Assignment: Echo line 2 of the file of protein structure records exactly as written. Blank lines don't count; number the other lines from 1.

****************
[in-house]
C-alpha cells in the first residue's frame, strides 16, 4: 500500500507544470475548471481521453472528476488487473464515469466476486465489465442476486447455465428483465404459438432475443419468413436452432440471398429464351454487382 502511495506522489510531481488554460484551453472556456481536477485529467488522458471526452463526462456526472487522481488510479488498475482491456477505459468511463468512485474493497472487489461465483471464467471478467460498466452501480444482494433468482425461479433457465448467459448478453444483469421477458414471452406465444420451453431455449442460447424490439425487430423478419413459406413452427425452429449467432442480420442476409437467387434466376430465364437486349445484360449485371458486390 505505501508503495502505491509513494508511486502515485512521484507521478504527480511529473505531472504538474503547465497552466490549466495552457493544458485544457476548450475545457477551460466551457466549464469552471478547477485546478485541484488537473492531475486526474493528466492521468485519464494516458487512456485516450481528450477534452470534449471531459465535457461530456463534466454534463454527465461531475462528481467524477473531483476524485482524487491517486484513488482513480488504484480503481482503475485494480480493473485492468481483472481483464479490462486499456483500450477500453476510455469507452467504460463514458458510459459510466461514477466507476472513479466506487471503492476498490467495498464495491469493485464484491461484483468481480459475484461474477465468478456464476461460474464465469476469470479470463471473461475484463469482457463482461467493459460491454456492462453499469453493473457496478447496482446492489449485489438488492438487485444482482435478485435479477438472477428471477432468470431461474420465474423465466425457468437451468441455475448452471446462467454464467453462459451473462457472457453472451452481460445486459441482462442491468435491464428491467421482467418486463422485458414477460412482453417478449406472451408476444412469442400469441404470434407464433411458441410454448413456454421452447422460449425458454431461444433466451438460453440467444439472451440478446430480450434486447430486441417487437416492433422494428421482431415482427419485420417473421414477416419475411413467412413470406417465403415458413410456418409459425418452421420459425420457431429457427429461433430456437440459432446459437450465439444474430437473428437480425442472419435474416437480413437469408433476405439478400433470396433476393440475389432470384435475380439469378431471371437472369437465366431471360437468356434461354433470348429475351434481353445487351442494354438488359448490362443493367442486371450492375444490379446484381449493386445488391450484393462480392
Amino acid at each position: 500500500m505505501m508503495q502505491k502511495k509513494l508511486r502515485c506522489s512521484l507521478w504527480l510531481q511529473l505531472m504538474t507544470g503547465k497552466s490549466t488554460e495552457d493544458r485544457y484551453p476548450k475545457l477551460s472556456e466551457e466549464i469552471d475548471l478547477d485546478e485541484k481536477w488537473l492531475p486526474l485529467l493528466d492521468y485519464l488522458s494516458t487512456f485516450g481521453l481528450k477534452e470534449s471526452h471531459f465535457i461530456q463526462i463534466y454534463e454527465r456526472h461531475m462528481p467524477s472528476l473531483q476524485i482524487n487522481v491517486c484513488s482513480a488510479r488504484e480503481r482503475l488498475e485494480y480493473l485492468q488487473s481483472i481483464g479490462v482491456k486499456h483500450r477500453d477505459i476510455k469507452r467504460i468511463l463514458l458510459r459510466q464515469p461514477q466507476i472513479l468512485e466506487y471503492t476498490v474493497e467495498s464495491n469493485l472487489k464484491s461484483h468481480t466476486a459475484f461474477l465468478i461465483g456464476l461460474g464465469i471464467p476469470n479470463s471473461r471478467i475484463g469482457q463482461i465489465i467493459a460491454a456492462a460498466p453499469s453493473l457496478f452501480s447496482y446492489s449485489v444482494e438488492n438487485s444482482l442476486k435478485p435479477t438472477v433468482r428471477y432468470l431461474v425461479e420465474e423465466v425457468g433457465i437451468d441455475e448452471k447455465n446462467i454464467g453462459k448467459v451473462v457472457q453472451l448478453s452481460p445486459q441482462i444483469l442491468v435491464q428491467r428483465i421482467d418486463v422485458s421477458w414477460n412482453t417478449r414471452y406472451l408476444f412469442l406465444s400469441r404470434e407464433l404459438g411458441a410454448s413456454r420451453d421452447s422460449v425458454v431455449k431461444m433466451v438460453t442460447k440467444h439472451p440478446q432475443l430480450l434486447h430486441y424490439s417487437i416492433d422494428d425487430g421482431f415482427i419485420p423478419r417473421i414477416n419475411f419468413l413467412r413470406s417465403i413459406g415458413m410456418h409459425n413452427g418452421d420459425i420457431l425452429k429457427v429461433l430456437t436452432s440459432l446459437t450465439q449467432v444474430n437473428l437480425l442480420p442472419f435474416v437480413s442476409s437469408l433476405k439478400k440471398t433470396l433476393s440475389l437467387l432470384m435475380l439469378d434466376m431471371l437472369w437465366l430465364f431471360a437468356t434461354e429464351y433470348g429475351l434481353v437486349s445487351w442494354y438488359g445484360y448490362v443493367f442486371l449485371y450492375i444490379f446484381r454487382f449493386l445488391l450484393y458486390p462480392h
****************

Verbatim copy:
C-alpha cells in the first residue's frame, strides 16, 4: 500500500507544470475548471481521453472528476488487473464515469466476486465489465442476486447455465428483465404459438432475443419468413436452432440471398429464351454487382 502511495506522489510531481488554460484551453472556456481536477485529467488522458471526452463526462456526472487522481488510479488498475482491456477505459468511463468512485474493497472487489461465483471464467471478467460498466452501480444482494433468482425461479433457465448467459448478453444483469421477458414471452406465444420451453431455449442460447424490439425487430423478419413459406413452427425452429449467432442480420442476409437467387434466376430465364437486349445484360449485371458486390 505505501508503495502505491509513494508511486502515485512521484507521478504527480511529473505531472504538474503547465497552466490549466495552457493544458485544457476548450475545457477551460466551457466549464469552471478547477485546478485541484488537473492531475486526474493528466492521468485519464494516458487512456485516450481528450477534452470534449471531459465535457461530456463534466454534463454527465461531475462528481467524477473531483476524485482524487491517486484513488482513480488504484480503481482503475485494480480493473485492468481483472481483464479490462486499456483500450477500453476510455469507452467504460463514458458510459459510466461514477466507476472513479466506487471503492476498490467495498464495491469493485464484491461484483468481480459475484461474477465468478456464476461460474464465469476469470479470463471473461475484463469482457463482461467493459460491454456492462453499469453493473457496478447496482446492489449485489438488492438487485444482482435478485435479477438472477428471477432468470431461474420465474423465466425457468437451468441455475448452471446462467454464467453462459451473462457472457453472451452481460445486459441482462442491468435491464428491467421482467418486463422485458414477460412482453417478449406472451408476444412469442400469441404470434407464433411458441410454448413456454421452447422460449425458454431461444433466451438460453440467444439472451440478446430480450434486447430486441417487437416492433422494428421482431415482427419485420417473421414477416419475411413467412413470406417465403415458413410456418409459425418452421420459425420457431429457427429461433430456437440459432446459437450465439444474430437473428437480425442472419435474416437480413437469408433476405439478400433470396433476393440475389432470384435475380439469378431471371437472369437465366431471360437468356434461354433470348429475351434481353445487351442494354438488359448490362443493367442486371450492375444490379446484381449493386445488391450484393462480392